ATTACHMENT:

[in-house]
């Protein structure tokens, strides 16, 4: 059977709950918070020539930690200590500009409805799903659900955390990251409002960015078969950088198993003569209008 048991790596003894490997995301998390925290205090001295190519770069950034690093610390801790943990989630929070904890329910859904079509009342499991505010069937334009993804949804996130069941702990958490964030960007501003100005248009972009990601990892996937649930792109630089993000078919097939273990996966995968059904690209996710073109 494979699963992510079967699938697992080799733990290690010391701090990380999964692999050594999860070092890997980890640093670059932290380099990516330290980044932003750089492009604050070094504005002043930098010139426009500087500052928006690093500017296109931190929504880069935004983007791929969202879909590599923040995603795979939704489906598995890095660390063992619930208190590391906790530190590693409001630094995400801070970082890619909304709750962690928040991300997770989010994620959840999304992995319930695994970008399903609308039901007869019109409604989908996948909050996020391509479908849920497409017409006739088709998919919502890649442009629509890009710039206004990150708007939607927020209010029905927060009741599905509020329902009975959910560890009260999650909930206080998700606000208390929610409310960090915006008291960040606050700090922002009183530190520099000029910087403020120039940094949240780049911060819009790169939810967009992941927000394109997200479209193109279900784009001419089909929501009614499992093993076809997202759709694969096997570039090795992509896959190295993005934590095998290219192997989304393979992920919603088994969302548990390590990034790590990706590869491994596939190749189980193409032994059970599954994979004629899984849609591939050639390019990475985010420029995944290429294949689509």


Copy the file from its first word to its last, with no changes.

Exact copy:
[in-house]
């Protein structure tokens, strides 16, 4: 059977709950918070020539930690200590500009409805799903659900955390990251409002960015078969950088198993003569209008 048991790596003894490997995301998390925290205090001295190519770069950034690093610390801790943990989630929070904890329910859904079509009342499991505010069937334009993804949804996130069941702990958490964030960007501003100005248009972009990601990892996937649930792109630089993000078919097939273990996966995968059904690209996710073109 494979699963992510079967699938697992080799733990290690010391701090990380999964692999050594999860070092890997980890640093670059932290380099990516330290980044932003750089492009604050070094504005002043930098010139426009500087500052928006690093500017296109931190929504880069935004983007791929969202879909590599923040995603795979939704489906598995890095660390063992619930208190590391906790530190590693409001630094995400801070970082890619909304709750962690928040991300997770989010994620959840999304992995319930695994970008399903609308039901007869019109409604989908996948909050996020391509479908849920497409017409006739088709998919919502890649442009629509890009710039206004990150708007939607927020209010029905927060009741599905509020329902009975959910560890009260999650909930206080998700606000208390929610409310960090915006008291960040606050700090922002009183530190520099000029910087403020120039940094949240780049911060819009790169939810967009992941927000394109997200479209193109279900784009001419089909929501009614499992093993076809997202759709694969096997570039090795992509896959190295993005934590095998290219192997989304393979992920919603088994969302548990390590990034790590990706590869491994596939190749189980193409032994059970599954994979004629899984849609591939050639390019990475985010420029995944290429294949689509």